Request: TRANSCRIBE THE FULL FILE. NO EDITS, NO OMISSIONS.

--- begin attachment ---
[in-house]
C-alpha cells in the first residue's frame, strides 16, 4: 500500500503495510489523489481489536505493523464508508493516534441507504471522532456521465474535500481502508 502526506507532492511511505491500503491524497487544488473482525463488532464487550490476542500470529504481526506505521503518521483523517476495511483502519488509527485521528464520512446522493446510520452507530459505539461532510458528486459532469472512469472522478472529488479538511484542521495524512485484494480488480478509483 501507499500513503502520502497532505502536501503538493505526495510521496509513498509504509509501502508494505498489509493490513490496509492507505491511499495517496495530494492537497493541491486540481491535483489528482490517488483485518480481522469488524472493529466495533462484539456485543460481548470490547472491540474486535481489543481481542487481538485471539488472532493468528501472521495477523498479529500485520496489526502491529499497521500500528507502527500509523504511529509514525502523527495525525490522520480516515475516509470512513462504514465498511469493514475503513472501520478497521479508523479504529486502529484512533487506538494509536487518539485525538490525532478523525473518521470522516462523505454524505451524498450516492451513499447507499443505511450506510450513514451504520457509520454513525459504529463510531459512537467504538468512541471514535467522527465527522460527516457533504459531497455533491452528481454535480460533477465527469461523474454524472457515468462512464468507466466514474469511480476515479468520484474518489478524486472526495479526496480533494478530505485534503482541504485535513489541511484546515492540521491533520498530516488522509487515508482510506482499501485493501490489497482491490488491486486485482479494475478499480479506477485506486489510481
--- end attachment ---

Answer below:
[in-house]
C-alpha cells in the first residue's frame, strides 16, 4: 500500500503495510489523489481489536505493523464508508493516534441507504471522532456521465474535500481502508 502526506507532492511511505491500503491524497487544488473482525463488532464487550490476542500470529504481526506505521503518521483523517476495511483502519488509527485521528464520512446522493446510520452507530459505539461532510458528486459532469472512469472522478472529488479538511484542521495524512485484494480488480478509483 501507499500513503502520502497532505502536501503538493505526495510521496509513498509504509509501502508494505498489509493490513490496509492507505491511499495517496495530494492537497493541491486540481491535483489528482490517488483485518480481522469488524472493529466495533462484539456485543460481548470490547472491540474486535481489543481481542487481538485471539488472532493468528501472521495477523498479529500485520496489526502491529499497521500500528507502527500509523504511529509514525502523527495525525490522520480516515475516509470512513462504514465498511469493514475503513472501520478497521479508523479504529486502529484512533487506538494509536487518539485525538490525532478523525473518521470522516462523505454524505451524498450516492451513499447507499443505511450506510450513514451504520457509520454513525459504529463510531459512537467504538468512541471514535467522527465527522460527516457533504459531497455533491452528481454535480460533477465527469461523474454524472457515468462512464468507466466514474469511480476515479468520484474518489478524486472526495479526496480533494478530505485534503482541504485535513489541511484546515492540521491533520498530516488522509487515508482510506482499501485493501490489497482491490488491486486485482479494475478499480479506477485506486489510481